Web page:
Canadian Dollar Looks to Nonfarm Payrolls, Crude Oil for Direction
Industrial Product Prices will likely show that inflation slowed through February, but recent Consumer Price Index numbers have shown a steady rise in Bank of Canada Core Consumer Price Index inflation and represent a key stumbling block to monetary policy. The BoC recently reiterated its commitment to keeping interest rates near record-lows until after the second quarter of 2010, but recent rhetoric emphasized that such a statement was conditional on the trajectory of prices. No doubt that the bank would have noticed core inflation at 2.1 percent on a year-over-year basis—just marginally above its official target of 2.0 percent. As an inflation-targeting central bank, the BoC has a mandate to keep price pressures contained. Stubbornly high price growth amidst relatively weak economic activity suggests that prices will only pick up further when the economy sees further recovery.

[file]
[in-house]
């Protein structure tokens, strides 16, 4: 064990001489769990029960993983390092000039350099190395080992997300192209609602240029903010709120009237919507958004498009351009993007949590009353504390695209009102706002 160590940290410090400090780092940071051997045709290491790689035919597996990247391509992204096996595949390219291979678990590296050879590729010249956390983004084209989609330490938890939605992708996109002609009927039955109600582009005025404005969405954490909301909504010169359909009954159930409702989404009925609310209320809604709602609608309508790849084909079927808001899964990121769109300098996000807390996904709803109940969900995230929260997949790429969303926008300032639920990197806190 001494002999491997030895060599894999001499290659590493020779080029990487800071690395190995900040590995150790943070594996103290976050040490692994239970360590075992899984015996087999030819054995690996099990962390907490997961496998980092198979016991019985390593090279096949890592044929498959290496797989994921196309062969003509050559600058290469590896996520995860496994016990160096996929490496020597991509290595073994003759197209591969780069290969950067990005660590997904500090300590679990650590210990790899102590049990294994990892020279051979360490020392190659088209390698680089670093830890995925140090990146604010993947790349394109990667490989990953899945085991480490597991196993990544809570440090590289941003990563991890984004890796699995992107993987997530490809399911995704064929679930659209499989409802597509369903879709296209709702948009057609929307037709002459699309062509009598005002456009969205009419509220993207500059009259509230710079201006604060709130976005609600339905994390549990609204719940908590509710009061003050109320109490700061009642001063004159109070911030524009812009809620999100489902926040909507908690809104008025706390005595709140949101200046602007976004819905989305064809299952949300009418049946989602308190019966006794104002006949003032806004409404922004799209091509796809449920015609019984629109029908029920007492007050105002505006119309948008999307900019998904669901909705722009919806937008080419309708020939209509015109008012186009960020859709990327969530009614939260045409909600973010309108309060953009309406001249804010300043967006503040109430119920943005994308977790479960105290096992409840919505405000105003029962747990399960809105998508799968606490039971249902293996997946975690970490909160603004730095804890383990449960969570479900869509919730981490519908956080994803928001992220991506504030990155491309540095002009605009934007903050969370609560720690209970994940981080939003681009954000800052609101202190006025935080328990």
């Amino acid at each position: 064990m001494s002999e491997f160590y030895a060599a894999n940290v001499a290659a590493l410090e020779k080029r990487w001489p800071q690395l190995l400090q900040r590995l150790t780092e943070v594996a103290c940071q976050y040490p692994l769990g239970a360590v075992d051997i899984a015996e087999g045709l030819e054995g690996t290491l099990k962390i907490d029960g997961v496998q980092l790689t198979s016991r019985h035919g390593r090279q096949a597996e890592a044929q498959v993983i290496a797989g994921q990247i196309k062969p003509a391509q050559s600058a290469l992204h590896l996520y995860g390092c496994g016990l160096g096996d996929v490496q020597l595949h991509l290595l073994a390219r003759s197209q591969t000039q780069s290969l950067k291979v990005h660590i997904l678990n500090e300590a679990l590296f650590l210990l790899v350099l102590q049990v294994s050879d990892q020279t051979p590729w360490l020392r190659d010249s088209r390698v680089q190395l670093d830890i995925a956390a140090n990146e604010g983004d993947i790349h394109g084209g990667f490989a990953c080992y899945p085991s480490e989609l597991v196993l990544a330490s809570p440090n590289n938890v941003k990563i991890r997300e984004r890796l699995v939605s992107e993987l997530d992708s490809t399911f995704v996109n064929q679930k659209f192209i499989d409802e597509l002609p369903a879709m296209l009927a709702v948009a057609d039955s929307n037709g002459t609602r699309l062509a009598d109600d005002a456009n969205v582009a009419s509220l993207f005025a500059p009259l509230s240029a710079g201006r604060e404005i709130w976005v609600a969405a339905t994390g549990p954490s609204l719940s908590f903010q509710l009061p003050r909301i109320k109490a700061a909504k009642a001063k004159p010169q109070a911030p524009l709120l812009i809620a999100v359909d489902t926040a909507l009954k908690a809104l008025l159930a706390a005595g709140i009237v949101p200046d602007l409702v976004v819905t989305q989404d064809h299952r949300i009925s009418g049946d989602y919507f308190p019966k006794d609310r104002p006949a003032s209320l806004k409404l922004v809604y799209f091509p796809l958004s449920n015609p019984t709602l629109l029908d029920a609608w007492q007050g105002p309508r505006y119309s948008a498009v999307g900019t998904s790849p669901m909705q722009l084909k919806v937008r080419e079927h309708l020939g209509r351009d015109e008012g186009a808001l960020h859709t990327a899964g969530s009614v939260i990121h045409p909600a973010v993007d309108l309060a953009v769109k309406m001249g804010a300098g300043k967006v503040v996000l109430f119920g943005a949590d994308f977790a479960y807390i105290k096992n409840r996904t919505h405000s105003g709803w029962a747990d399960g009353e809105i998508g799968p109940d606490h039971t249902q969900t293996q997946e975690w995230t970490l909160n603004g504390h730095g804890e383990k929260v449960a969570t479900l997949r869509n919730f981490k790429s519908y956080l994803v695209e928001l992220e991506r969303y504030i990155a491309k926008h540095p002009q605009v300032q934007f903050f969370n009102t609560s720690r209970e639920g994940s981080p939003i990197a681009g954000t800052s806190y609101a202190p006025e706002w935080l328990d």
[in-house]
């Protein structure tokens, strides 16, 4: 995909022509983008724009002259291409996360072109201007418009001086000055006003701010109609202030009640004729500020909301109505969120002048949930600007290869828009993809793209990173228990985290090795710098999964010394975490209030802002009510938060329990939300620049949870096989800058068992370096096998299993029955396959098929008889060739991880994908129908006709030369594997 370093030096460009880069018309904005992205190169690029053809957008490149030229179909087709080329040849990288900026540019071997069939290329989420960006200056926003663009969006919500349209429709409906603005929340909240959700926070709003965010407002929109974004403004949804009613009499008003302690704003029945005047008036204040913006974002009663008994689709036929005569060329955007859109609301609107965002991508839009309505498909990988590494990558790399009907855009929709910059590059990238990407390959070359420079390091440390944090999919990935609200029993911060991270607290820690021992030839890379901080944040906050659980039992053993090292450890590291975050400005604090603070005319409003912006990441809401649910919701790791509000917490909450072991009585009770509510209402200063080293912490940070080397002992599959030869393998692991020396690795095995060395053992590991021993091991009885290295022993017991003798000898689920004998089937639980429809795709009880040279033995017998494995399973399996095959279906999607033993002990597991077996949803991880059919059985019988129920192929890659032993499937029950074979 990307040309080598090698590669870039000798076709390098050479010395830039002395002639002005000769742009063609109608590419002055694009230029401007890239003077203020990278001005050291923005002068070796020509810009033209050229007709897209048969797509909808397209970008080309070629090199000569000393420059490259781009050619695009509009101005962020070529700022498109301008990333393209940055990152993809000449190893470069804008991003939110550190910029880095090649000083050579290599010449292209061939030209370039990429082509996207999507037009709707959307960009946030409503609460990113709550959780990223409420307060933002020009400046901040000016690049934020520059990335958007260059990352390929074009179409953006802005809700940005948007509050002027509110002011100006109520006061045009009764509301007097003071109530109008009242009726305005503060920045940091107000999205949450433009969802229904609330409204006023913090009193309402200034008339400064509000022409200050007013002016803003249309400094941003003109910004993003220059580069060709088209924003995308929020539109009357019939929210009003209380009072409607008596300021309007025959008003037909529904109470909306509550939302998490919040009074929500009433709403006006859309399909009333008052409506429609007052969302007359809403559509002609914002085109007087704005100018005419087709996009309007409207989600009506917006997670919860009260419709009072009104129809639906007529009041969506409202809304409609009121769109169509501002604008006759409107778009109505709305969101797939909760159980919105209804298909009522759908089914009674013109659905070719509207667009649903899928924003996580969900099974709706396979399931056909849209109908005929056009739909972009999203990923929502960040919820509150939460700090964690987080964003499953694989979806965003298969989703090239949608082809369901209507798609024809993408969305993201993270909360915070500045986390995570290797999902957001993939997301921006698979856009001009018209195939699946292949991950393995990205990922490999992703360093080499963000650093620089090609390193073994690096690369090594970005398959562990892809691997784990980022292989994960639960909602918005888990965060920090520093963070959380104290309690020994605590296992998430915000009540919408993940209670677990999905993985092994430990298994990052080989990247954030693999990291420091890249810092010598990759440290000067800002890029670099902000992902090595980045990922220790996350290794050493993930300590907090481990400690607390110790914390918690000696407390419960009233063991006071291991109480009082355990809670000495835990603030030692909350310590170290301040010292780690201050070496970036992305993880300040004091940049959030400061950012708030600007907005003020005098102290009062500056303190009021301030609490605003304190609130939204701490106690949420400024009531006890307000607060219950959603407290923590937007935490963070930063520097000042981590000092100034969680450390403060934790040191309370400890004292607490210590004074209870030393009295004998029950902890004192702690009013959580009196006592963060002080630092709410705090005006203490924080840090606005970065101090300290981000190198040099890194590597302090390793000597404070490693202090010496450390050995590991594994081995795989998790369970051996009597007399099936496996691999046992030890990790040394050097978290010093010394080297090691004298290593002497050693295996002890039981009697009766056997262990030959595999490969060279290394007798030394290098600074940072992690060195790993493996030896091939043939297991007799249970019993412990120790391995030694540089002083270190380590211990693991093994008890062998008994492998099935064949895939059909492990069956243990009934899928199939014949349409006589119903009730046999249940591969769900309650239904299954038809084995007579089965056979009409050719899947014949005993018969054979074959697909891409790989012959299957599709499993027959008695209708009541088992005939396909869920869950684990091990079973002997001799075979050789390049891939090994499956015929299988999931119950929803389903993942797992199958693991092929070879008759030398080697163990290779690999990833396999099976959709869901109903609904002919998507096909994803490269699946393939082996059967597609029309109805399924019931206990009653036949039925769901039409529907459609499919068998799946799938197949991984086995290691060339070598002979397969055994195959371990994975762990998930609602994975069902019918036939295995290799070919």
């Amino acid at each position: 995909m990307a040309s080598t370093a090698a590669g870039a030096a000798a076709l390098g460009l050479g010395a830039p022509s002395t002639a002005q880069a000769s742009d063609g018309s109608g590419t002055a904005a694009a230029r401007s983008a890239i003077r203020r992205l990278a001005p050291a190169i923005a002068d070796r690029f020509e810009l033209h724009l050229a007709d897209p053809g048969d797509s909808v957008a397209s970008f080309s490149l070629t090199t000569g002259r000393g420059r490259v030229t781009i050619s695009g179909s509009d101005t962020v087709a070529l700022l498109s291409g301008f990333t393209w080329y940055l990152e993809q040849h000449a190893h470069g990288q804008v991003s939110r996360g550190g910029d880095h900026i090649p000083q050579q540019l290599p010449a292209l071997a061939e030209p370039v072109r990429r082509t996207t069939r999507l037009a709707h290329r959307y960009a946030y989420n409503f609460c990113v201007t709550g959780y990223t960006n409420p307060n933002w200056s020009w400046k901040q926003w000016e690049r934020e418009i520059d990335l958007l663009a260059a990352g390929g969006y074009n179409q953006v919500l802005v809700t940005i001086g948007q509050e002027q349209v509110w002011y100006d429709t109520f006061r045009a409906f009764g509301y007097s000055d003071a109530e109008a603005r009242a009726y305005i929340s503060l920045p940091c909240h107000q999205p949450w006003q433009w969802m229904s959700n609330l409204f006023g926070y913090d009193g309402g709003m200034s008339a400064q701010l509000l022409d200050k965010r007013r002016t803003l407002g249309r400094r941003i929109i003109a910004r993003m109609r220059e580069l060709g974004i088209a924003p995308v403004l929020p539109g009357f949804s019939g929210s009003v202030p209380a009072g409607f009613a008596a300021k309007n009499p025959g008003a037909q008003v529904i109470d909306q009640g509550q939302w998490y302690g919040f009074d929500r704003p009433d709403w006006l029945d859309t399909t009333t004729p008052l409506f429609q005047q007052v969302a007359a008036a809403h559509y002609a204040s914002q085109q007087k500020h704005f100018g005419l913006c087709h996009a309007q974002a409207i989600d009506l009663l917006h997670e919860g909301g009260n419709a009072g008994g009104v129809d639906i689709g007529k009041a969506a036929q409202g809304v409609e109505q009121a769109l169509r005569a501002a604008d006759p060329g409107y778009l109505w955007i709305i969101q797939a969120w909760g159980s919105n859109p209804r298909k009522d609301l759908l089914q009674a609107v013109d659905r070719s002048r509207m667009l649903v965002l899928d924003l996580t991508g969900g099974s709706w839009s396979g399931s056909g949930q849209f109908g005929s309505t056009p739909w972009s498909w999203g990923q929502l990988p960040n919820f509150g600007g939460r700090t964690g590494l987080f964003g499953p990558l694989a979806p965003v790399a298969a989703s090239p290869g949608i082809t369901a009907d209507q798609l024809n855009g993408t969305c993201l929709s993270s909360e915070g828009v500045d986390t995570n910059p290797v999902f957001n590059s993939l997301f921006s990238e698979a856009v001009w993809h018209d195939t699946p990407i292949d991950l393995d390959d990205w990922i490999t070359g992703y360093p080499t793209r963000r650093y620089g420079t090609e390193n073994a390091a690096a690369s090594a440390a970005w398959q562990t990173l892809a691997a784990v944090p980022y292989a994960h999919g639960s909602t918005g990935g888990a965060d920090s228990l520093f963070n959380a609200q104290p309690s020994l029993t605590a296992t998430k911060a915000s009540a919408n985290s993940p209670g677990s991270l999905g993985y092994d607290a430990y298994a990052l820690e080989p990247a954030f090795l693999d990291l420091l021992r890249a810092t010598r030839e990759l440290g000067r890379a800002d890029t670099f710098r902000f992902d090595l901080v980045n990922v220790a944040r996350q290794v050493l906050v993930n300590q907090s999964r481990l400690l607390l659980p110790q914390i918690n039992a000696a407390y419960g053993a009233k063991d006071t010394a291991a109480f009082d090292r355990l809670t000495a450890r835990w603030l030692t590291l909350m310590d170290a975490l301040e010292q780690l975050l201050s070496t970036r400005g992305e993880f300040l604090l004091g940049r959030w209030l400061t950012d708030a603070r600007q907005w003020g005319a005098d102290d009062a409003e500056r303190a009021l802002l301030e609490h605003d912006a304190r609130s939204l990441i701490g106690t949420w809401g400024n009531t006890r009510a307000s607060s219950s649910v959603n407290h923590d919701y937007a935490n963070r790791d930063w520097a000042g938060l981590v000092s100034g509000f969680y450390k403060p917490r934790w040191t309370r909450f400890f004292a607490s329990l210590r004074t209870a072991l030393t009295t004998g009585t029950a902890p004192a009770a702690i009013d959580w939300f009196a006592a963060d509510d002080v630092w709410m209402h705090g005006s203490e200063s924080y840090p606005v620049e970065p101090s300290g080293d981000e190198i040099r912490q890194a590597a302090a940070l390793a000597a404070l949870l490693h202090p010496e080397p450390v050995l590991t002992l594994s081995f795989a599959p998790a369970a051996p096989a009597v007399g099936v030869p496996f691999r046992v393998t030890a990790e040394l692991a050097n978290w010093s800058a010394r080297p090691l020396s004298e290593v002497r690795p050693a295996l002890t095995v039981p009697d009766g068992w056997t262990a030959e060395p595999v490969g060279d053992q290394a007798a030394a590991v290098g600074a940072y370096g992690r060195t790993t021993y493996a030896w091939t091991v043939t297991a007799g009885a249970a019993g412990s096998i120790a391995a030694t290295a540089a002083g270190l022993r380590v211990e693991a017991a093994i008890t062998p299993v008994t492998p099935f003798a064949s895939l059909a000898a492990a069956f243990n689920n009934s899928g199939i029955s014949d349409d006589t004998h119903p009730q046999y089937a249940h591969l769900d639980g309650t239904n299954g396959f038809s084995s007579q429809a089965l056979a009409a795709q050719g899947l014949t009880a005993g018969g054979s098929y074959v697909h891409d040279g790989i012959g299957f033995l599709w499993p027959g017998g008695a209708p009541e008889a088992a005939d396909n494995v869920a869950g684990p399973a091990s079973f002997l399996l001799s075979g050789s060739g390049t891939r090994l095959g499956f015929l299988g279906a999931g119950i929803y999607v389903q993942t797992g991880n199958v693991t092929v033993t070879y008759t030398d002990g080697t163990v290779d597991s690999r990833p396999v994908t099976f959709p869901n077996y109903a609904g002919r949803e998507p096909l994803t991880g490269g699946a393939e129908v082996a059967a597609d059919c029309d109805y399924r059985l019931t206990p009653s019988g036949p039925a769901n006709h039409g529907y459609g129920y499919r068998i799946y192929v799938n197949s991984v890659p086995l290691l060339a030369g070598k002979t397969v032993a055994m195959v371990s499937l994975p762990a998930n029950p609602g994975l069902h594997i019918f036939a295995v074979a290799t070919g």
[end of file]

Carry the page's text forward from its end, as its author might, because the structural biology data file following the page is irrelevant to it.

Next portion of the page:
The topic of interest rates will likely take a backseat for the time being—at least until the next Bank of Canada interest rate announcement on April 20. In the meantime traders will keep a very close eye on the trajectory of Crude Oil prices and other hard commodities. The highly-correlated Canadian Dollar stands to move on substantive volatility in said asset classes, and it will be especially important to watch whether Crude prices break out of their recent consolidative range. Whether it is a breakout to the upside or the downside, the Canadian Dollar would likely follow. - DR
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